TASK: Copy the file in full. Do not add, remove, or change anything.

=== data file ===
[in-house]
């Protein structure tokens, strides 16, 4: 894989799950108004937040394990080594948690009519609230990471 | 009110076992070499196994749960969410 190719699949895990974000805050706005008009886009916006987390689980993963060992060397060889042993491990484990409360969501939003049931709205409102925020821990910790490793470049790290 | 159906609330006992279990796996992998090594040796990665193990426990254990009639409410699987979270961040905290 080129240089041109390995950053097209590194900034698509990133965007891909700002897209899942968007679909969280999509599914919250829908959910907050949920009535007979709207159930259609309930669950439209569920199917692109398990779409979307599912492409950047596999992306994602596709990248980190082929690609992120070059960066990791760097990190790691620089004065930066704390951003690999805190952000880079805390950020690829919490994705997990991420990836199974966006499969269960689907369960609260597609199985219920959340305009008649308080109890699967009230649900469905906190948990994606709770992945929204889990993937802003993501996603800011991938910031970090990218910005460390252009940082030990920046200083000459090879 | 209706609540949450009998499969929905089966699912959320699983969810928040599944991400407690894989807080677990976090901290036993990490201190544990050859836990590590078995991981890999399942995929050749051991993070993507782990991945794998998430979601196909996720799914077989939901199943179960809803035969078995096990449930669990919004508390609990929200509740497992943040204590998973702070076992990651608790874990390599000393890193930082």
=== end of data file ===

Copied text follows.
[in-house]
């Protein structure tokens, strides 16, 4: 894989799950108004937040394990080594948690009519609230990471 | 009110076992070499196994749960969410 190719699949895990974000805050706005008009886009916006987390689980993963060992060397060889042993491990484990409360969501939003049931709205409102925020821990910790490793470049790290 | 159906609330006992279990796996992998090594040796990665193990426990254990009639409410699987979270961040905290 080129240089041109390995950053097209590194900034698509990133965007891909700002897209899942968007679909969280999509599914919250829908959910907050949920009535007979709207159930259609309930669950439209569920199917692109398990779409979307599912492409950047596999992306994602596709990248980190082929690609992120070059960066990791760097990190790691620089004065930066704390951003690999805190952000880079805390950020690829919490994705997990991420990836199974966006499969269960689907369960609260597609199985219920959340305009008649308080109890699967009230649900469905906190948990994606709770992945929204889990993937802003993501996603800011991938910031970090990218910005460390252009940082030990920046200083000459090879 | 209706609540949450009998499969929905089966699912959320699983969810928040599944991400407690894989807080677990976090901290036993990490201190544990050859836990590590078995991981890999399942995929050749051991993070993507782990991945794998998430979601196909996720799914077989939901199943179960809803035969078995096990449930669990919004508390609990929200509740497992943040204590998973702070076992990651608790874990390599000393890193930082």